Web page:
By Carl Anderson
I loved Marquette, and the experiences I had there changed my life. But the thing I miss most about my college experience is being able to work at Camp Lincoln for Boys in North-Central Minnesota. I was able to work there for every summer from 2008-2013. I’m jealous both of my little brothers are able to work there this summer. But more than anything else, working at summer camp is the best summer teacher training I can think of. I can’t recommend it enough for any pre-service teacher looking for a meaningful, impactful and transformative summer experience. I came up with a list of reasons everyone, but especially pre-service teachers, should work at summer camp.
- It’s really, really, really, hard, which gives you an idea of what makes teaching so hard. You think that it is a summer of being on a lake playing with kids. While it is partly that, you wear a ton of hats; you are a mentor, parent, role-model, older sibling, inspiration, friend and so much more to the campers and fellow staff. You gain respect for parents, because you’re with the kids 24/7. You understand what teachers have to do when they feel like crap but have to put on their teaching faces. You learn how to push campers to be their best—at whatever activity they are working on. You inspire their work ethic, self worth, sense of community, friendship-building skills and fun! Oh! And, if you’re lucky, you get a day off a week. So definitely not easy.
- It’s incredibly rewarding. When you get a letter from a parent after their kid has come home, and it says they see a more confident kid, who has a stronger sense of self-worth, cleans up after themselves, and understands perseverance, you swell with pride. You will see your campers grow every day. From learning to make their bed (a big skill for an 8-year-old!) to watching a 15-year-old become a leader for the whole camp, you know you’ve helped that camper excel.
- You build your classroom management skills in an environment where they get put to the test immediately. Imagine having 14 rambunctious 10-year-olds who don’t want to be quiet for rest hour, because they’ve got touch football after. How do you get them to stay calm? How do you reward desired behavior? There’s a group of kids upstairs you can’t see, how do you make sure they’re not causing trouble? I learned how do deal with all of those things my first week with campers as a 19-year-old. It has been invaluable for my classroom management skills in my teaching career.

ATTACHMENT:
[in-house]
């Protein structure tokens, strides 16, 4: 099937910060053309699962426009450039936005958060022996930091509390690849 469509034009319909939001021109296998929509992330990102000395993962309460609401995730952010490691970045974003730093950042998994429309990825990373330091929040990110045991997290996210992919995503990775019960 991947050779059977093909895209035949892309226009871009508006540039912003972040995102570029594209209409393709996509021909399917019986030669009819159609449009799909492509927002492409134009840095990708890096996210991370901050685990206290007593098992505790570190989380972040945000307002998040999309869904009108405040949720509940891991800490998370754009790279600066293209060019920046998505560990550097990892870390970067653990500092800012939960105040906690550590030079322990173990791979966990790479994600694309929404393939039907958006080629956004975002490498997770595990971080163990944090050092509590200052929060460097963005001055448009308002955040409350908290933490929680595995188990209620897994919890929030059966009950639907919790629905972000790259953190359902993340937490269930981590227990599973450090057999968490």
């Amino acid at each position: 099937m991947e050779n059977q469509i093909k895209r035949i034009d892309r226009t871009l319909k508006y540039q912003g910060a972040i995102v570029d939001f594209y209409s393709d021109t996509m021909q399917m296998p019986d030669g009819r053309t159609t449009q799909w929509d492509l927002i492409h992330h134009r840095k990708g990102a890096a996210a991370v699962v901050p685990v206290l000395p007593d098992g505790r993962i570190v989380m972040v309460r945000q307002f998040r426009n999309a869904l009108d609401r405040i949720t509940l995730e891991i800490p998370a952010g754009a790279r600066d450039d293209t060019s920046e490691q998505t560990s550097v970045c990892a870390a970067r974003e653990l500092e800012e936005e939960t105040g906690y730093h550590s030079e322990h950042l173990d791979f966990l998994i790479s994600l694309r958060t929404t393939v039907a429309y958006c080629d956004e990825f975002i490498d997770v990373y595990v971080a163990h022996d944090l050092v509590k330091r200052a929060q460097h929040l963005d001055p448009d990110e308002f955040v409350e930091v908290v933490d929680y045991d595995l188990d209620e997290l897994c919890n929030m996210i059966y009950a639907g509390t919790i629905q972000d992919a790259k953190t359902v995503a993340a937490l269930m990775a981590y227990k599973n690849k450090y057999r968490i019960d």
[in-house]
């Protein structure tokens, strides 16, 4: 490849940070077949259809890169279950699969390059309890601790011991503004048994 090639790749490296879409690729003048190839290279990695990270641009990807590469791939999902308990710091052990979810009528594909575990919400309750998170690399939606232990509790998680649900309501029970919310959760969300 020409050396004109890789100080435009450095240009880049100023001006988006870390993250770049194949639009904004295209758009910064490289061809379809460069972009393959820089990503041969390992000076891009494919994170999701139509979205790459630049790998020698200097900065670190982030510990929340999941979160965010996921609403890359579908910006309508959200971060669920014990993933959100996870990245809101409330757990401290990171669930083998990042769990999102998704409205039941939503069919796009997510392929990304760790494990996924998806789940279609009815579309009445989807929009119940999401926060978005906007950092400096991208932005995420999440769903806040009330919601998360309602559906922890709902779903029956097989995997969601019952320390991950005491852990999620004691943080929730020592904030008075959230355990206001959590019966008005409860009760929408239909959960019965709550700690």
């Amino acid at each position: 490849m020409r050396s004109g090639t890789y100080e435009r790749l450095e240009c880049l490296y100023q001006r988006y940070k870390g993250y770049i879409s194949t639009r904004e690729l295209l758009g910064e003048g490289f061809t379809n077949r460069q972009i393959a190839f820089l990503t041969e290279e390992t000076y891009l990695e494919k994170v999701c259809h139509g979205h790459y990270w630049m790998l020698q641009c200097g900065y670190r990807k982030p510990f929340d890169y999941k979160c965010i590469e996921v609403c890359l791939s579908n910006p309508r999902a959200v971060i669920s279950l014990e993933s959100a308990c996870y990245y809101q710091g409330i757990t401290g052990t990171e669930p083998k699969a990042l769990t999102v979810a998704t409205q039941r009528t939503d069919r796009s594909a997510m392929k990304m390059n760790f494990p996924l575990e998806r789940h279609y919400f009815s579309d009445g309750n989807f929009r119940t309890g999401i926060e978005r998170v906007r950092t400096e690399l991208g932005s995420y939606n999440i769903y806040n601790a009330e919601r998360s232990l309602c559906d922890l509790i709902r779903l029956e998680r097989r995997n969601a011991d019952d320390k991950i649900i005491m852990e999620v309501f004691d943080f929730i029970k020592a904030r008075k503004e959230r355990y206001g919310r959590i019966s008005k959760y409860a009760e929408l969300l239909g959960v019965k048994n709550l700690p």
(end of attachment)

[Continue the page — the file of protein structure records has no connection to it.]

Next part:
- You discover you were meant to be a teacher. This cuts two ways. My particular experience at Camp Lincoln in 2008 and 2009 made me realize I should have listened to my mom when I applied to Marquette, and enrolled in the College of Education right away (I just didn’t want to be a clone of my Dad…so I teach English, not Social Studies). I went right in to my advisor in September of 2009 after Camp and worked out a way to be an Education major without sacrificing a summer at Camp. The other side is anyone who knew in their heart they wanted to be a teacher will have it affirmed by working at a summer camp.
- You will learn from amazing people how to be a better teacher. There is a legend at Camp Lincoln named John Heineman. He worked at Camp for years and is a teacher in Nebraska. He was Teacher of the Year there at least once. His tips for working with campers are things I use every day while I teach. From sitting side by side while talking to boys, or giving them something to play with while talking to you so they aren’t nervous, to knowing it is okay to be goofy because kids will love it when it is authentic– I use it all every day. I credit John and Camp for being the reason relationship building is my strongest skill as a teacher.
- Bonus! CFAB. CFAB is a saying from my Camp. It stands for Camp Friends Are Best. You will make friends for life. In the way MU Alums have a fantastic network of amazing Marquette friends, I also have an amazing network of Camp friends. I worked at camp for long enough that some of my camp friends were campers when I first met them, and then worked for me at Camp. And in the same way talking Marquette with other MU grads is an instant connection, talking Camp with other people from your Camp (and others too) is an instant connection as well. Finally, it makes traveling even more fun. I’ve visited Camp friends in Oklahoma, Chicago, Michigan, Miami, London, Liverpool, and will be meeting some in Dublin in August. Some of my Camp friends I haven’t seen in a couple years, but we’ll always pick up right where we left off.
I could keep going for a whole book (one of my Camp friends did write a book about why to work at Camp!), but these are six of the best reasons I can think of to work at Camp for every summer you are in college. I guarantee it will be one of the best experiences of your life.